The Covering Transformation Theorem - Fund. Group of the Torus

# The Covering Transformation Theorem - Fundamental Group of the Torus

Recall from The Covering Transformation Theorem for Finding Fundamental Groups page that if $X$ is a topological space and $(\tilde{X}, p)$ is a universal cover of $X$ then:

(1)
\begin{align} \quad A(\tilde{X}) \cong \pi_1(X, x) \end{align}

(Where $A(\tilde{X})$ denotes the set of covering transformations of $\tilde{X}$.)

We will now look at applying this result to find the fundamental group of the torus, $T^2$.

Recall that if $X = T^2$ then $\tilde{X} = \mathbb{R}^2$ is the universal cover of the torus with the map. We define $p : \mathbb{R}^2 \to T^2$, the covering map, by first rolling $\mathbb{R}^2$ into an infinite length cylinder, and then coiling the cylinder onto itself to form the torus.

For each $n \in \mathbb{N}$ let $s_n : \mathbb{R}^2 \to \mathbb{R}^2$ and $t_n : \mathbb{R}^2 \to \mathbb{R}^2$ be defined for all $(x, y) \in \mathbb{R}^2$ by:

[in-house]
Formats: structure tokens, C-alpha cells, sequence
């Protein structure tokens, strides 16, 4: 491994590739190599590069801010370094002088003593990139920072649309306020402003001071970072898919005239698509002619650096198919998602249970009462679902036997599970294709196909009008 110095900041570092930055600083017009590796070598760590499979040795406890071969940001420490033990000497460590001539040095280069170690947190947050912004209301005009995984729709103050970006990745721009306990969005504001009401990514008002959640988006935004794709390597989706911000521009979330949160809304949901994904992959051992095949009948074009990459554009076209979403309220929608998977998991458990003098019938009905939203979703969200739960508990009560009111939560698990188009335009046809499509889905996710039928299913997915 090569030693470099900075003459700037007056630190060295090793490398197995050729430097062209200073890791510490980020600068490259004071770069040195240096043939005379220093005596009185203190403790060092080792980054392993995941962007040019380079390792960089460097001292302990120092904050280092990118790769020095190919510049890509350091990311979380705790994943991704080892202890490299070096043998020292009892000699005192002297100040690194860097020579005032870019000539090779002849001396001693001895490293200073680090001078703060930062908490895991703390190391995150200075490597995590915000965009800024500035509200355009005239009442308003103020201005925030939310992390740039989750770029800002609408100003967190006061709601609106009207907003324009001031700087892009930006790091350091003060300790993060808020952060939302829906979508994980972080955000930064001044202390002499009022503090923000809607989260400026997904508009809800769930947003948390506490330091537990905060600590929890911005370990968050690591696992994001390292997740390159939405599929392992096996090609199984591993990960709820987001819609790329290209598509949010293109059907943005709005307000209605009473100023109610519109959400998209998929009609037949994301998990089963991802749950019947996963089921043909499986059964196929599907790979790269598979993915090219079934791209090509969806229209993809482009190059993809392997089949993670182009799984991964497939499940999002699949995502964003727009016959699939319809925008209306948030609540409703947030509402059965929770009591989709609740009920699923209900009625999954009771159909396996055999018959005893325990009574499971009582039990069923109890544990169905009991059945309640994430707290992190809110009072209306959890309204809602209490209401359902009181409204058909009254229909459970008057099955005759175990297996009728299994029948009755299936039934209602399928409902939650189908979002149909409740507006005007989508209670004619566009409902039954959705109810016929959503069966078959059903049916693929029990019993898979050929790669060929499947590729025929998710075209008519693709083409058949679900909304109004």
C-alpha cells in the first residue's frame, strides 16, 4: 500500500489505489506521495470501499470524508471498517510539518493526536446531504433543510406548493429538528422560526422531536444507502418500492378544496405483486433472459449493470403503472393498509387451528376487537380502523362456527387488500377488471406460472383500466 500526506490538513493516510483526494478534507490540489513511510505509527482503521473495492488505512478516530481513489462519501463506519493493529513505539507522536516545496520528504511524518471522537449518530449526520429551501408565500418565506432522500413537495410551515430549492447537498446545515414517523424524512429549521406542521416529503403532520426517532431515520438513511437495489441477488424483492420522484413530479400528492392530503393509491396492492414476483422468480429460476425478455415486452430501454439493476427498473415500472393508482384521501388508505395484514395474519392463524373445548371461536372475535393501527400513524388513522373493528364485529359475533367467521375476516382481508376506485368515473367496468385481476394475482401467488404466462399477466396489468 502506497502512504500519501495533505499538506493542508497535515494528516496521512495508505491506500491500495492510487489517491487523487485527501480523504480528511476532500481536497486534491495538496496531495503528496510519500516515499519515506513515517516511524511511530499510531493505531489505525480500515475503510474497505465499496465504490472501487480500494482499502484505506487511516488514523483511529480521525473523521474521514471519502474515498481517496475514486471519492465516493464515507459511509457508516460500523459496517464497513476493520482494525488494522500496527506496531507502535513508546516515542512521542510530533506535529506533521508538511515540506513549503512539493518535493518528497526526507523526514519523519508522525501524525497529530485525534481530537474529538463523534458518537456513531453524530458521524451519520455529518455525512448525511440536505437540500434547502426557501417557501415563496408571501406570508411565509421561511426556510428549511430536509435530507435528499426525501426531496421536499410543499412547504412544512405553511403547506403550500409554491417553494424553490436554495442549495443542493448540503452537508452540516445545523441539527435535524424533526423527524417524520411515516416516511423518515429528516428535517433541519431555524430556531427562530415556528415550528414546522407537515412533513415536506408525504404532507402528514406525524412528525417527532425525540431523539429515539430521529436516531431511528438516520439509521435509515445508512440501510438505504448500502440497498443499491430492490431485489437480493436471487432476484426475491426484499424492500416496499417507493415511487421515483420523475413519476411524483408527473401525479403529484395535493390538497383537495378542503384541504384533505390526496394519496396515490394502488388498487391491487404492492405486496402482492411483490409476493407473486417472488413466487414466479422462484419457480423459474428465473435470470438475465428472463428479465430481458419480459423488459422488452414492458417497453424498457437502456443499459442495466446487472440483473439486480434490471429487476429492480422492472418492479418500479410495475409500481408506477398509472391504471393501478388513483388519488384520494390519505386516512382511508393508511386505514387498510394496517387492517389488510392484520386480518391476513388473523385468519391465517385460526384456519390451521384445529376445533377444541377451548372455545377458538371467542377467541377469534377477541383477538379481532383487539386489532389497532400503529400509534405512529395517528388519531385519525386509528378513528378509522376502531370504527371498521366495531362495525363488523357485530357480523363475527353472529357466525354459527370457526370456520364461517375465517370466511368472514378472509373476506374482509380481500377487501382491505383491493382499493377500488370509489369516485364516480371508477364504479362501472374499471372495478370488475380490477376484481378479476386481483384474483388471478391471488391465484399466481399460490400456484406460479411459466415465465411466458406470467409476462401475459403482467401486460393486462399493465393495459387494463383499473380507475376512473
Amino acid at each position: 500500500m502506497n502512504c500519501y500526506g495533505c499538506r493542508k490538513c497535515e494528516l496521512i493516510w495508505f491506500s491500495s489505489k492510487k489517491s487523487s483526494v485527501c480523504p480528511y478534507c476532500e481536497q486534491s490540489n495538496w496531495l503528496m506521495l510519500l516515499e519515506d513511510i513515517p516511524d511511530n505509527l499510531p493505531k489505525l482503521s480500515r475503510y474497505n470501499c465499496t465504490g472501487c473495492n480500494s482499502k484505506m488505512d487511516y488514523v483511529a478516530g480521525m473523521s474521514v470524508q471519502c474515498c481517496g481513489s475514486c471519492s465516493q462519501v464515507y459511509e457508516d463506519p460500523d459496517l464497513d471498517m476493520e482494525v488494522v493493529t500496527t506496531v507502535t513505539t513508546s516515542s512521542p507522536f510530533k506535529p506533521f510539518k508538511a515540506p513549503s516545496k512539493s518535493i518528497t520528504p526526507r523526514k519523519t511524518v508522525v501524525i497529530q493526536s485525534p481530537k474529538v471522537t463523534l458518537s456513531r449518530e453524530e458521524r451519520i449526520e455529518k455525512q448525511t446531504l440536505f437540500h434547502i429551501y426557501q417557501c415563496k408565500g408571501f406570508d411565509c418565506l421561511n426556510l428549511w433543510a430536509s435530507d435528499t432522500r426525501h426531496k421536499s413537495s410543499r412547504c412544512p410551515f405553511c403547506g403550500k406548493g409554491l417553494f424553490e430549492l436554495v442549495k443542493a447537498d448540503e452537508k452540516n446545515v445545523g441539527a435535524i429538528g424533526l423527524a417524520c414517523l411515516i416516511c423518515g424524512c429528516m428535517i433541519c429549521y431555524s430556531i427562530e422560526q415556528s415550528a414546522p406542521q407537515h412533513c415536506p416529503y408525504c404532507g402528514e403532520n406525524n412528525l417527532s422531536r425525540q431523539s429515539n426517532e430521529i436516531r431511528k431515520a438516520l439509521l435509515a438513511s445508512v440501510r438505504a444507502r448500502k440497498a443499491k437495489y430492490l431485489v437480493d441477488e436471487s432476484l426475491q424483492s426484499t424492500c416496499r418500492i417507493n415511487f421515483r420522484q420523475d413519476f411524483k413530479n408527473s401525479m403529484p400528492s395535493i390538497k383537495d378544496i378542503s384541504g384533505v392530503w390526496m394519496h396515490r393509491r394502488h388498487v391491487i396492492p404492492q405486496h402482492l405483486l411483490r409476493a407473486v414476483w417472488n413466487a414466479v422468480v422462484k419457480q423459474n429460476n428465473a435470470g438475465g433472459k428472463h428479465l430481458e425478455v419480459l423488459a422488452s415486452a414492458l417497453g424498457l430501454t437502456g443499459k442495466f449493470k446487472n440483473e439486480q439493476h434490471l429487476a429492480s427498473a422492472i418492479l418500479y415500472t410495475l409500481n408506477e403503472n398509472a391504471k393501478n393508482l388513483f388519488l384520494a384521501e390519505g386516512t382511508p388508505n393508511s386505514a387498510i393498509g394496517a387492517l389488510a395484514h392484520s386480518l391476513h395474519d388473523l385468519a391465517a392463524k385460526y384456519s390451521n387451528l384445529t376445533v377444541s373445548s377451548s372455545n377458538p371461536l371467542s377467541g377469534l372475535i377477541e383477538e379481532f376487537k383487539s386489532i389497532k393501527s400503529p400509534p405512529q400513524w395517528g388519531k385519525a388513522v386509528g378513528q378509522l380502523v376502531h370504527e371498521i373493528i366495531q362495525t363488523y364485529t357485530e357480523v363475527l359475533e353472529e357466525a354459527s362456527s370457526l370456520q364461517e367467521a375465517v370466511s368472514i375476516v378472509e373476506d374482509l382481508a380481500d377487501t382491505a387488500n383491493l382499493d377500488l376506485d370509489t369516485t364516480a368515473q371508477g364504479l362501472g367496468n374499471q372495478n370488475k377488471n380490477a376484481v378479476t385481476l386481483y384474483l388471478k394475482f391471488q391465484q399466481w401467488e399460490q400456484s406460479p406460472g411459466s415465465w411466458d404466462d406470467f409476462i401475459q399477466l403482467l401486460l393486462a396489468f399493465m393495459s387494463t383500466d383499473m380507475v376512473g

(2)
\begin{align} \quad s_n(x, y) &= (x + n, y) \\ \quad t_n(x, y) &= (x, y + n) \end{align}

Then the set of covering transformations of $\mathbb{R}^2$ (with respect to $p$) is generated by $s_1$ and $t_1$. We also have that $s_mt_n = t_ns_m$ for all $m, n \in \mathbb{N}$ and so:

(3)
\begin{align} \quad A(\mathbb{R}^2) = \langle s_1, t_1 : s_1t_1 = t_1s_1 \rangle \cong \mathbb{Z} \times \mathbb{Z} \cong \pi_1(X, x) = \pi_1(S^1, x) \end{align}

So the fundamental group of the torus is $\mathbb{Z} \times \mathbb{Z}$.